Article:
How Birmingham Housing plans to reduce crime at one of its sites

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By Joseph D. Bryant

Housing Authority of the Birmingham District

The president/CEO of Birmingham’s housing authority envisions a new look for Marks Village in the Gate City neighborhood with Tudor-styled homes, fewer buildings and more green space.

But equally as important, the safety of the community must be insured for all residents there, said Housing Authority of the Birmingham District CEO Michael Lundy.

Lundy and HABD officials recently outlined for residents both short-term and long-term goals for the community that is struggling to fight violence inside and outside its gates.

HABD plans to block more than a dozen entryways to limit street access to Marks Village. Currently 19 streets provide access to the 500-unit public housing complex. A proposed plan would reduce access points to three.

“We want to make this neighborhood vibrant, and everybody has a stake in the future of this community,” Lundy said. “We’re going to work on all fronts to remove issues of violence in our communities.”

Reduce criminal activity

The strategy is designed to make it harder for criminals to enter and quickly exit the complex through multiple streets that double as easy escape routes, officials said.  The proposal is a result of regular weekly discussions between HABD and the Birmingham Police Department.

The road closure plan is part of the housing authority’s broad public safety initiative discussed with residents.

“We have to take some of these extreme responses to insure the safety of this community,” Lundy said. “We’re going to do whatever it takes to make this community completely safe.”

The streets are currently owned by the city of Birmingham, and HABD is working with city officials to close the entry points.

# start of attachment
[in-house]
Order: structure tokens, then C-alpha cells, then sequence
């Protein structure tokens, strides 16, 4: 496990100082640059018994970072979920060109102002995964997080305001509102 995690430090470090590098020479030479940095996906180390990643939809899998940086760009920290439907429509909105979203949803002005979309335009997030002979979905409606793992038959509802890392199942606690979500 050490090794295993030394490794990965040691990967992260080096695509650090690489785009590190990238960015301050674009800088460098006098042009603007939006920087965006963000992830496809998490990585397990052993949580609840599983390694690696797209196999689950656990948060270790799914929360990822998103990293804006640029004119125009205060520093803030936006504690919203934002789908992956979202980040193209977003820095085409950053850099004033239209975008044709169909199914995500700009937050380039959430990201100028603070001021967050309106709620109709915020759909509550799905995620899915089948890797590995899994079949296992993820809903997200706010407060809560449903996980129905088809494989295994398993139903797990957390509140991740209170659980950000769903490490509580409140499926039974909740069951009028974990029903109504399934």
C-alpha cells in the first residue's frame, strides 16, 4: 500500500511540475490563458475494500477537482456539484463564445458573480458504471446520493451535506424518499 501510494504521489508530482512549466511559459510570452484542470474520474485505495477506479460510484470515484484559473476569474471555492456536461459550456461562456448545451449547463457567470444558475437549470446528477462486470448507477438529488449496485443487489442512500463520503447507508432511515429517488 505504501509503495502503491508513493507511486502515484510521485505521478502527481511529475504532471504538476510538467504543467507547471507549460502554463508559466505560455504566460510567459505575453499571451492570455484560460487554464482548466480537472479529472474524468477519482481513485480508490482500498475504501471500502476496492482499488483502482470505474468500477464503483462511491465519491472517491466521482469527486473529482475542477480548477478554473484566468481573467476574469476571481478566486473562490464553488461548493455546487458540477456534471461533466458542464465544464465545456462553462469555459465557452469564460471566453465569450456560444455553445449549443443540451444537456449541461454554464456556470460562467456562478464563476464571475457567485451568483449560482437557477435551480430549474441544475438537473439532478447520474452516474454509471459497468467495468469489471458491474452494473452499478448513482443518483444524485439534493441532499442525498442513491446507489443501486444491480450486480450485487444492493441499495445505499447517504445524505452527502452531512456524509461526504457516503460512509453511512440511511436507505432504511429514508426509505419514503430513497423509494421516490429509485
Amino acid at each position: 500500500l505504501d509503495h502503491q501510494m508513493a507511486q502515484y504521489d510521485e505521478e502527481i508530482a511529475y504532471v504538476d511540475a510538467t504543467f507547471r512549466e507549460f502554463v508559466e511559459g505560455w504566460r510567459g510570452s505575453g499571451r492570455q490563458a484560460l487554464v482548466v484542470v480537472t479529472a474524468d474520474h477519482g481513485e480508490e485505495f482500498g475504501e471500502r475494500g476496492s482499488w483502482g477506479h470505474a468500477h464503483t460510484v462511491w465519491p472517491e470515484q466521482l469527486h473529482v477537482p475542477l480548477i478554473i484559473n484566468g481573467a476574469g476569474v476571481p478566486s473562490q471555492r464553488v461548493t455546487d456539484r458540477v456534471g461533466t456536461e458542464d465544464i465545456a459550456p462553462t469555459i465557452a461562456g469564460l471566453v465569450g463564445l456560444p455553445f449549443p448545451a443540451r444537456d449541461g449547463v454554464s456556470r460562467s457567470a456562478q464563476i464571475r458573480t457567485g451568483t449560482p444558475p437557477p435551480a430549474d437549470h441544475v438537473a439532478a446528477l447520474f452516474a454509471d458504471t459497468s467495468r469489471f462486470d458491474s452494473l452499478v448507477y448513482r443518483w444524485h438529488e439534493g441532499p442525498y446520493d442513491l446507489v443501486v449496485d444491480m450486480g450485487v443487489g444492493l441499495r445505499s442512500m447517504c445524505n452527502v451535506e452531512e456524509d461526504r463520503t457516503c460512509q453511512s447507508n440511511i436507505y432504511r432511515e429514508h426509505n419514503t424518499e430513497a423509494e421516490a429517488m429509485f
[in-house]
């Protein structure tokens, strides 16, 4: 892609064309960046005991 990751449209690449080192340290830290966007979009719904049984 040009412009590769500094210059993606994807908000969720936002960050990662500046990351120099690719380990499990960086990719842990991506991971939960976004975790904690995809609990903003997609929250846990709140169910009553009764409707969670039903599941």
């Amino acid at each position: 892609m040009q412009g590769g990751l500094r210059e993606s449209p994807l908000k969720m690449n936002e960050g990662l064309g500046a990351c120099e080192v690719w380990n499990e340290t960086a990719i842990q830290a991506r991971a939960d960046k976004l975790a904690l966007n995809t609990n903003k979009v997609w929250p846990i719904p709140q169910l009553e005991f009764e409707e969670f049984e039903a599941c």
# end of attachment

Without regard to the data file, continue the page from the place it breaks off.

The city supports the proposal, but more meetings with first responders, police, mass transit and school officials are needed to determine the final list of proposed closings, Lundy said.

Lundy is optimistic that some barriers can be installed within two months.

Revitalization 

Officials also previewed early renderings for longtime revitalization of Marks Village. The plan includes reducing the number of buildings at the site from 500 apartment units to 200 units, increasing green space and remodeling the remaining buildings.

The apartments would be gutted and remodeled and redesigned into a traditional Tudor style. Marks Village improvements join the list of other major housing authority capital projects throughout the city. Lundy stressed that the overhaul is part of a long-term capital plan, with work beginning in two years.

“It’s going to take time. We don’t want to do it piecemeal and we want to do it right,” Lundy said. “While the remodeling is important, stabilizing the safety of this community must remain our most pressing priority.”

Marks Village resident Juliette Evans agreed that public safety is a shared responsibility.  Evans also expressed excitement over capital improvements on the horizon.

“We have to do our job,” she said. “Don’t be afraid because these are our lives and this is our community that we have to protect.”

Lundy also discussed the new HABD visitation policy. All visitors to the 14 HABD public housing sites must be listed on a registry. While Marks Village is not a gated community, people considered to be loitering will be asked by police if they are residents or registered visitors. If they are neither, then they will be asked to leave.

Lundy said the new rules are no different those in high-end and gated communities, and urged resident cooperation.